Kazakhstan Government Filtering Civilian Internet Browsing
North Korea, China, and Iran, just three countries that we can easily remember as having government regimes that seriously censor the Internet. These territories implement state-level Internet traffic filtering that the motherland deems inappropriate for her citizens to view. These nations wish to be free from western influence as much as possible in order to secure their respective cultural heritage and well being. Kazakhstan, a former member of the USSR is set to join that list of nations that enforce active Internet filtering starting July 17, 2019.
But unlike North Korea and China that uses a state-level firewall to do the actual filtering, Kazakhstan is set to use a state-issued digital certificate that ISPs are legally compelled to install to their customer’s web browsers as part of the contract. The digital certificate that needs to be installed will overwrite the one that comes with the operating system, this enables the Kazakhstan regime to actually decrypt the traffic of websites for “telemetry purposes”.
Anyone from Kazakhstan will not be able to browse the Internet until they yield to the regime’s demand for installing the government-issued root certificate. An initial visit to any website from any browser brand and device will redirect the user to a webpage providing a step-by-step procedure for installing the root certificate. The exact webpage where the users will be redirected is totally dependent on the ISP subscription. Beeline customers are redirected here, while Kcell subscribers are forwarded to this site.
The Ministry of Digital Development, Innovation, and Aerospace of Kazakhstan underscored the need for everyone that has not installed the root certificate to be denied Internet access across the country. The Ministry highlighted that this new rule is needed in order to protect individuals, companies and government agencies operating in the country from cybercriminals, online scammers and hackers.
This is the first time that the Kazakhstan government has successfully rolled-out its long-term plan to monitor Internet traffic for the whole nation. The last attempt has failed to gather support, in fact, the regime even received lawsuits not only from ISPs, but also private organizations, the Kazakh’s banking industry as well foreign companies who argued that such plan was counterproductive, and it will only set to further dilute the already weak Internet defenses of the country.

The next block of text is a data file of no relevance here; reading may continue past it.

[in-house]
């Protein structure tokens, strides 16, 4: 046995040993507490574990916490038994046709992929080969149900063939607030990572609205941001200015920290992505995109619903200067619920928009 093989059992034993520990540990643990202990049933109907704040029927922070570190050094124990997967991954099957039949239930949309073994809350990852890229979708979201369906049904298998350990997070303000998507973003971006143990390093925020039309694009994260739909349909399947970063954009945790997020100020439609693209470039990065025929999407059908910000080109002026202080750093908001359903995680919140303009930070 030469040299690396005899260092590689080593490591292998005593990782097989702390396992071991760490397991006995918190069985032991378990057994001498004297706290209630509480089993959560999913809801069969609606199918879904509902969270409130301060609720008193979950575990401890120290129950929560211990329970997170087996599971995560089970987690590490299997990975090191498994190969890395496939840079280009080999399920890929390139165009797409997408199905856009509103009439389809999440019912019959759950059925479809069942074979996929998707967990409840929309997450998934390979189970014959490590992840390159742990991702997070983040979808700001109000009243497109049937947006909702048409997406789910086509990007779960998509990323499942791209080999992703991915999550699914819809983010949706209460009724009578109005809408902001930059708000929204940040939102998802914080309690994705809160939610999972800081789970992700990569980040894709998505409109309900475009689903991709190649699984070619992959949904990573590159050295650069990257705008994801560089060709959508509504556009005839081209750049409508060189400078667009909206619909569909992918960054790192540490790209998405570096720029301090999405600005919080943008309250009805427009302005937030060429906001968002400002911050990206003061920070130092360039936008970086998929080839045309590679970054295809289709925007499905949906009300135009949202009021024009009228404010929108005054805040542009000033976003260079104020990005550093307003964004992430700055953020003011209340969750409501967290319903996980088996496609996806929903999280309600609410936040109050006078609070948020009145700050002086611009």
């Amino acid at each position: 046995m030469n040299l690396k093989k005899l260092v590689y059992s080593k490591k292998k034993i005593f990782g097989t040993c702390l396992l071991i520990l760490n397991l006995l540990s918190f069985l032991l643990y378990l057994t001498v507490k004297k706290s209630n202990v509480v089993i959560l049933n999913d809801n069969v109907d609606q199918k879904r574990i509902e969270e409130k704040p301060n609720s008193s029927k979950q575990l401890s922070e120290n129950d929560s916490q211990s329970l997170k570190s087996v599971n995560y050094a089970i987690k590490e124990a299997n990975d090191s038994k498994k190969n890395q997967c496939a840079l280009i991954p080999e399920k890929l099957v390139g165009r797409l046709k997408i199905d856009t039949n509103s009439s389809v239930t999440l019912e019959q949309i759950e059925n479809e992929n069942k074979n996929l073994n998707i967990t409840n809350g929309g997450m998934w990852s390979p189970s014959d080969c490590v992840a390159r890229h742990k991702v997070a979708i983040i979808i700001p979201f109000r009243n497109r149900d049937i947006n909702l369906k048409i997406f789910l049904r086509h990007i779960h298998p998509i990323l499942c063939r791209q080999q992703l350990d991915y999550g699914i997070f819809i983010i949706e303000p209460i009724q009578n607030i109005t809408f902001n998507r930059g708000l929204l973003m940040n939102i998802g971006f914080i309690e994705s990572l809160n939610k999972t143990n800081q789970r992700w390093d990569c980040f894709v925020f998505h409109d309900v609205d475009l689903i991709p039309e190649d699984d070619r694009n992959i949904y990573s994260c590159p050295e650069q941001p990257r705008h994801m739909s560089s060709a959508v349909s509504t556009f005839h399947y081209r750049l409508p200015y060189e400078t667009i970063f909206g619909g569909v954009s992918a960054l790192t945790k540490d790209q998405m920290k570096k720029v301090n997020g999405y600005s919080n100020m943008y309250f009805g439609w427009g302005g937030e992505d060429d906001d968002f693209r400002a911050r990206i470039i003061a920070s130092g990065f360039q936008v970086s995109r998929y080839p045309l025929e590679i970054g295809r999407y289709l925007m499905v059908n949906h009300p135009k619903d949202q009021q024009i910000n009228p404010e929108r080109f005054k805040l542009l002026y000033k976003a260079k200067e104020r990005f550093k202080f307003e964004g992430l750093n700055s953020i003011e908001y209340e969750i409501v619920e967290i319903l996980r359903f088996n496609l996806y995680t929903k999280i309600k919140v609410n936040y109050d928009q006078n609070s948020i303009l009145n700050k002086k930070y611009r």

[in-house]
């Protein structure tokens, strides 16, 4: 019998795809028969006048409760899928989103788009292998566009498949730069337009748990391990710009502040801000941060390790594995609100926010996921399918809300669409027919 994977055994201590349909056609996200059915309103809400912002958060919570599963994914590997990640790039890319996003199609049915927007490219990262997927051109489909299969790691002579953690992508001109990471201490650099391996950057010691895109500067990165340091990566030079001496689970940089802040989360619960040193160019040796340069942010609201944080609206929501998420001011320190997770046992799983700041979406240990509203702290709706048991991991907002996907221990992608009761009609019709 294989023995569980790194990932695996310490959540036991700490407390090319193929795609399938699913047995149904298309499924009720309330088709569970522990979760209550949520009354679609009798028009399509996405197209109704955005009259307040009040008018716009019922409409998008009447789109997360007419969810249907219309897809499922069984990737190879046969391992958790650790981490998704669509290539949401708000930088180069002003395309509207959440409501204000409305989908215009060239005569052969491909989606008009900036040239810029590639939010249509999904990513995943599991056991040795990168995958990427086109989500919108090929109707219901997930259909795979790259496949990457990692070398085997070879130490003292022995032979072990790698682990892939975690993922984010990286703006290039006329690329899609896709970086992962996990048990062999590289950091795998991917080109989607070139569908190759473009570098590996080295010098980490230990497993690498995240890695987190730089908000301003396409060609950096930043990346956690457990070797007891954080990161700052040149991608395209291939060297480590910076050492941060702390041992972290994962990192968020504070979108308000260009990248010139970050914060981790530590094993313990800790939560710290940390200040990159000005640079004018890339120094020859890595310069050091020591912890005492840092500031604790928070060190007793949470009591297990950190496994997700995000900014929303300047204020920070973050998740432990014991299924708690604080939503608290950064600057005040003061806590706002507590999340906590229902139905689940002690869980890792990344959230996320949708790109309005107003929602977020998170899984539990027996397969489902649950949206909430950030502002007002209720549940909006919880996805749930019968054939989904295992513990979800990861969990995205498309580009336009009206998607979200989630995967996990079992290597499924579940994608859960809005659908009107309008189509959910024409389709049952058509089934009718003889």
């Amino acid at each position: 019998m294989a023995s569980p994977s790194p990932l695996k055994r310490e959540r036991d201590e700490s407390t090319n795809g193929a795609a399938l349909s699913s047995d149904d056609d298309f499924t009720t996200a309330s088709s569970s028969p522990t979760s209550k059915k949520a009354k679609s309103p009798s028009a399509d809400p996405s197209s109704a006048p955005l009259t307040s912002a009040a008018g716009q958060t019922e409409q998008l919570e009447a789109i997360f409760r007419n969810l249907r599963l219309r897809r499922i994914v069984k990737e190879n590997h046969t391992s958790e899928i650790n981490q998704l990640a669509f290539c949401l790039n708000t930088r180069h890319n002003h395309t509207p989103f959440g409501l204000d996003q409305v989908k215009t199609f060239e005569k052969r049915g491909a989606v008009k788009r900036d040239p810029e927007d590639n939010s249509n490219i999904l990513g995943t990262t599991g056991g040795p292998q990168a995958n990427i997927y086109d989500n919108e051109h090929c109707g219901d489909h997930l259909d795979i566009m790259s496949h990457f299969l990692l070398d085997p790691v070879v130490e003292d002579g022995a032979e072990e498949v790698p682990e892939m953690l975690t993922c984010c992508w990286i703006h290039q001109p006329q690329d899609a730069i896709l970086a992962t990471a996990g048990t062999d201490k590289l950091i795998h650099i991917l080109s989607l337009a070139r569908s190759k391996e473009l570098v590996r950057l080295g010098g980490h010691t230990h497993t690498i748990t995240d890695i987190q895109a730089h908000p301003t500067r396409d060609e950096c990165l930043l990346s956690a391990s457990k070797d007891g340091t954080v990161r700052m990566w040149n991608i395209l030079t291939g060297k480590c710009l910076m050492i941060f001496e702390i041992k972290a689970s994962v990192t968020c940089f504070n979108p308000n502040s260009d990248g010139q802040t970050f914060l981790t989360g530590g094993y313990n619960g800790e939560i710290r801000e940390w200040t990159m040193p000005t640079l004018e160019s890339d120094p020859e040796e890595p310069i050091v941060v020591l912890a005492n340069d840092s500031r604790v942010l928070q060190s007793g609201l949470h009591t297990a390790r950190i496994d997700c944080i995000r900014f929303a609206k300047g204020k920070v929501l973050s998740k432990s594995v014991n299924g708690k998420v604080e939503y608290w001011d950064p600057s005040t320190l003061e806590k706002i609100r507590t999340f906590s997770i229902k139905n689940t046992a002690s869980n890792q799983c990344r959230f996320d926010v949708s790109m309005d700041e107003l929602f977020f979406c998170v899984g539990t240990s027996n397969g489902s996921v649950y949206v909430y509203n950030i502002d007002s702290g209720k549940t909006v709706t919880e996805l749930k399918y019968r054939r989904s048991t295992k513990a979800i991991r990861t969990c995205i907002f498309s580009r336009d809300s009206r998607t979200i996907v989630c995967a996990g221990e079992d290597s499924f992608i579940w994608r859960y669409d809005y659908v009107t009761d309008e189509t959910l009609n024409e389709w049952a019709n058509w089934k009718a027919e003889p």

Kazakhstan regime even went out of its way to request Mozilla in 2015 to install their root certificate in the default Firefox root-store, it was immediately denied by the latter citing certificates can only be used by the organization that owns the domain: “Completing a successful BR audit would mean that the auditor ensured the CA meets the requirements for validating that the certificate subscriber owns/controls the domain name(s) to be included in the certificate.” said Mozilla in its official bug tracking site.
Major browser vendors have not yet issued their official statement on how to react with the Kazakhstan-issued root certificate. This needs to be resolved soon, as the Kazakhstan government may not allow anyone to visit Kazakhstan sites without installing the mentioned root certificate. This will have huge ramification for the whole Internet as outside users try to visit Kazakhstan website.
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